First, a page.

Meanwhile, Defense Investigator Grant Stomsvik was able to locate another deputy who was involved in the arrest of the inmate. The deputy was never questioned by the District Attorney’s Office. First, he remembered the silver handcuffs used to secure the inmate. Second, he remembered the deputy tasked with cuffing the inmate was wearing latex gloves; the gloves became stuck in the teeth of the handcuffs and prevented the cuffs from securing the inmate’s hands. This allowed the struggle to continue even after it appeared the inmate’s hands had been secured.
With this information, the defense hired Jeff Martin of DSI Consulting. He was able to provide a detailed reconstruction of events based on witness statements, Deputy Crowell’s demonstration and statement and a visit to the dormitory where the events occurred. Martin  provided a detailed report explaining why the supervisor’s version of events was the least likely to have occurred. The prosecution reviewed the report but refused to dismiss the case.
At trial, the prosecution called the deputies who were involved in the incident and both supervisors. However, they declined to call any inmates who alleged misconduct. The supervisor testified and again claimed the inmate was prone, compliant and handcuffed on the ground when Deputy Crowell delivered the knee strike. According to the supervisor, the handcuffs were yellow, and there was no provocation for the knee strike. 
In contrast, the remaining deputies painted a different picture. The inmate kept his right arm underneath his body and refused to allow it to be placed in handcuffs. He thrashed violently on the ground and struck Deputy Crowell in the face, causing injury. The inmate was not secure when the knee strikes were delivered. After the knee strikes were delivered, the inmate was secured in silver handcuffs. Following the deputies, the prosecution called an expert witness to analyze Deputy Crowell’s use of force. His testimony articulated the need for an officer to use objectively reasonable force. When presented with hypotheticals depicting the supervisor’s version of events, the expert called such force excessive. The prosecution did not present hypotheticals depicting the other deputies’ version of events. Shortly after the expert testified, the prosecution closed its case.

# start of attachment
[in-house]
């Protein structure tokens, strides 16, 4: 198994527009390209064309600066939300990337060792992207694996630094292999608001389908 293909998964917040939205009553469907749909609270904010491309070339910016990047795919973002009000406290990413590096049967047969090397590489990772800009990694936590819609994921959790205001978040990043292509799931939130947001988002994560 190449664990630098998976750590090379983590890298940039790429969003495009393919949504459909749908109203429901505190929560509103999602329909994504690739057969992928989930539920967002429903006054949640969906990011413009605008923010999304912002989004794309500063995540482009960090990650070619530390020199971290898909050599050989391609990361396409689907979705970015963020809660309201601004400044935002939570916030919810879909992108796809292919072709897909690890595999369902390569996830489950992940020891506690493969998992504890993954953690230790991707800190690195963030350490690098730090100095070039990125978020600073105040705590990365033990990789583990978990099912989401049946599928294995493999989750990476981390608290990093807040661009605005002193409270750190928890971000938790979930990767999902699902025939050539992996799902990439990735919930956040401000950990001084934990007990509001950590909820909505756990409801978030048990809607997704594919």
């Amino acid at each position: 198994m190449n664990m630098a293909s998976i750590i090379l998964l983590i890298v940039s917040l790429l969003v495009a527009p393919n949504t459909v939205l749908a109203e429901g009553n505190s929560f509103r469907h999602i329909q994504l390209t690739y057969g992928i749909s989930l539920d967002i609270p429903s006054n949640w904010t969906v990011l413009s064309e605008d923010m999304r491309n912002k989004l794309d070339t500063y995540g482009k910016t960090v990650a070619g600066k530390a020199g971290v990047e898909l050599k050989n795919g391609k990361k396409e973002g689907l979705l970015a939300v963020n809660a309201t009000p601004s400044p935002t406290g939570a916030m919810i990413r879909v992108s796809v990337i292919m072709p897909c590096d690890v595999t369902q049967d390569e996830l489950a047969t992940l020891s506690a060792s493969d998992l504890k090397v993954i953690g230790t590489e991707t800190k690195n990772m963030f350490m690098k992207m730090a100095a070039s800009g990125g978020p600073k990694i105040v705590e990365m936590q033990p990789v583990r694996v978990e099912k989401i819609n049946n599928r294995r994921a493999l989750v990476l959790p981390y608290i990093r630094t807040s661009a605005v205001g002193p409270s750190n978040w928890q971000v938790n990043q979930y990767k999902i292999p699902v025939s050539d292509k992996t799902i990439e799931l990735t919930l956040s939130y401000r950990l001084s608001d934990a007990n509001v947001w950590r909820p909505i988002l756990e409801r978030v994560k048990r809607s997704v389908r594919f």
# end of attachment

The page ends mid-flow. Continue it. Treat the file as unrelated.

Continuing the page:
The defense was prepared to call Deputy Crowell and Jeff Martin. However, after the prosecution closed its case, Wiemer made a motion for acquittal, pursuant to Penal Code §1118. He argued the prosecution failed to prove that Deputy Crowell had assaulted the inmate under color of authority. Under this argument, the burden had not been met, so there was no need to present a defense. The judge heard arguments from both sides and took the night to review the evidence. 
The following morning, the judge granted Wiemer’s motion and found Deputy Crowell not guilty. Deputy Crowell’s vindication was the work of dedication, determination and strategic use of experts and investigation. Deputy Crowell is grateful for the support of PORAC LDF and his legal team for securing this victory.

About the Author
Kevin Wiemer is an associate attorney with the labor and employment department of Mastagni Holstedt, APC. His practice focuses on the Public Safety Officers Procedural Bill of Rights and the Meyers-Milias-Brown Act. He represents public sector employees in administrative and disciplinary investigations, hearings, critical investigations, officer-involved shootings and criminal defense.